It is not particularly difficult of an exercise to imagine the state of mind of someone whose lived their whole life farming or letting their animals graze on the open fields, and then one day being visited by enclosure commissioner. Heck, we don’t have to imagine. All we need to do is to take a trip to Mali, Cameroon, Mozambique, Sierra Leone or to South-East Asia. Talk to those who were farming land and making a living and all of the sudden they couldn’t anymore. Their land has been enclosured in a sense that it has been either leased to an investor, or simply sold. Because it was no ones. Well, actually, there’ve been families living there since forever, people who couldn’t read or write perhaps, and whose minds could not comprehend that unless they have a piece of paper confirming their ownership, their livelihood could be taken away from them overnight. That was what happened. Now, we call that land grabbing, not enclosure, but the stories seem familiar, don’t they?  

There comes a Goliath, the investor, to another Goliath, the state, and so the former uses its violence monopoly to enforce the deal. The local people, the Davids of this world, if not displaced by one or another violent act, get turned into laborers. The story repeats itself. For the Chinese, or French, or Canadian, or American investor the deal is forever so sweet. Thanks to their plantation in the futile southern country and thanks to its completely deprived of options, cheap labor, it can get rich by supplying palm oil, or bananas, or coffee, or sugar.  

Why grab land? 

Before the 2008 financial crush, real estate was the safe business. “Who doesn´t pay their mortgage?” everyone in the movie «The Big Short» was asking while smiling. Turned out that the perspective of being homeless was not scary enough. But hunger is more real, more urgent. Food became the most secure investment. People will always get hungry, and hungry people will always pay up, or perish.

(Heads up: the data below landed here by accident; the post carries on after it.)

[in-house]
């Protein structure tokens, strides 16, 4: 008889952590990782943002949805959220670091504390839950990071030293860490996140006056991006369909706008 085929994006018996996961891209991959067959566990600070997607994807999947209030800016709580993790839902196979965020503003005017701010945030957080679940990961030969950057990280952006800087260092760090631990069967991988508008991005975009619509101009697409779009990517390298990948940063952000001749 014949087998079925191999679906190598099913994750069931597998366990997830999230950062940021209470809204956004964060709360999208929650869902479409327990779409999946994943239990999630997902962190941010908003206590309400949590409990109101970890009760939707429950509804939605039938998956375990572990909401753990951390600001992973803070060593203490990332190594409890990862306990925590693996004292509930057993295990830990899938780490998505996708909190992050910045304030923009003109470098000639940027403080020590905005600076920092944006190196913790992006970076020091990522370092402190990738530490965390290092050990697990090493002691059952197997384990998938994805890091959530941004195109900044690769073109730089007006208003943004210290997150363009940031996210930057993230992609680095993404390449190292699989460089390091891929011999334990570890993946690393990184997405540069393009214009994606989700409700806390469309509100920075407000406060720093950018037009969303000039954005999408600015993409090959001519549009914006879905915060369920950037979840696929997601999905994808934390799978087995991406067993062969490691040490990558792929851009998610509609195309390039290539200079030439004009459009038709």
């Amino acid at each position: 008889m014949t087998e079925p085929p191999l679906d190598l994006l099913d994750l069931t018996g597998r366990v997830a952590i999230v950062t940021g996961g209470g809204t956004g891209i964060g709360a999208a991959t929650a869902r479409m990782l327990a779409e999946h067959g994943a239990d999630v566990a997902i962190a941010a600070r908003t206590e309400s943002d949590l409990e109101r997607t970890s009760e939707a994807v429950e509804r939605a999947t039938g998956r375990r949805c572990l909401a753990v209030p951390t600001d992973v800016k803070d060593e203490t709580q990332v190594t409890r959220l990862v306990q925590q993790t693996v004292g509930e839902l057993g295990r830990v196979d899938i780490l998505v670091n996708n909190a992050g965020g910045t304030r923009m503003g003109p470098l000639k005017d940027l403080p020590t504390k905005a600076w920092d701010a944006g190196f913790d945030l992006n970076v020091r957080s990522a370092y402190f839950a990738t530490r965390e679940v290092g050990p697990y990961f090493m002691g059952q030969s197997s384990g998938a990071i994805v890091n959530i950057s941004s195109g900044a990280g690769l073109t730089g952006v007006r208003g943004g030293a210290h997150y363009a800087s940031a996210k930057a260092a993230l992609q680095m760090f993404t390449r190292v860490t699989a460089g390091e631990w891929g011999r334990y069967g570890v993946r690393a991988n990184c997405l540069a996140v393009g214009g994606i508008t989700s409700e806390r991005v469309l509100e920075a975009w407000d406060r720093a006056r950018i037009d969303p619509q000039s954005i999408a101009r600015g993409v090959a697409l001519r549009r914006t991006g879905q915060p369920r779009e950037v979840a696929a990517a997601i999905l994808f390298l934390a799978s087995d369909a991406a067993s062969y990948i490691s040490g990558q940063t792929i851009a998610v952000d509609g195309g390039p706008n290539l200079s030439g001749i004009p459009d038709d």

The parallels across centuries 

Now, academically speaking, it is still unclear who is right. Was the enclosure necessary for development by advantages of economies of scale, or was it a fuel for profit-making and exploitation? However if those who see in the developing countries today the emulation of the industrialization processes of the so called Western world, then enclosure would become land grabbing. If social society organizations and workers themselves call their working conditions modern slavery, would that not correspond the 19th century’s Manchester textile workers?  

Uneven fight 

Whenever they can, the farmers are organizing under, for example, La Via Campesina, which is an international movement bringing farmers and and in Asia, America and Europe. Their solidarity brings effects especially in Latin America, proving that many Davids can beat a Goliath. What we need is a global organization of Davids against the intimidating and already organized Goliaths. Students in Norway won’t get evicted, but protected. The Norwegian state is a David state because it was built as such. Community commons has been doing fine, allowing for unified management of natural resources. But what we can never forget is the nature of a Goliath. As long as it feels stronger than David, it will not stop attacking, so that the latter can never put down his guard.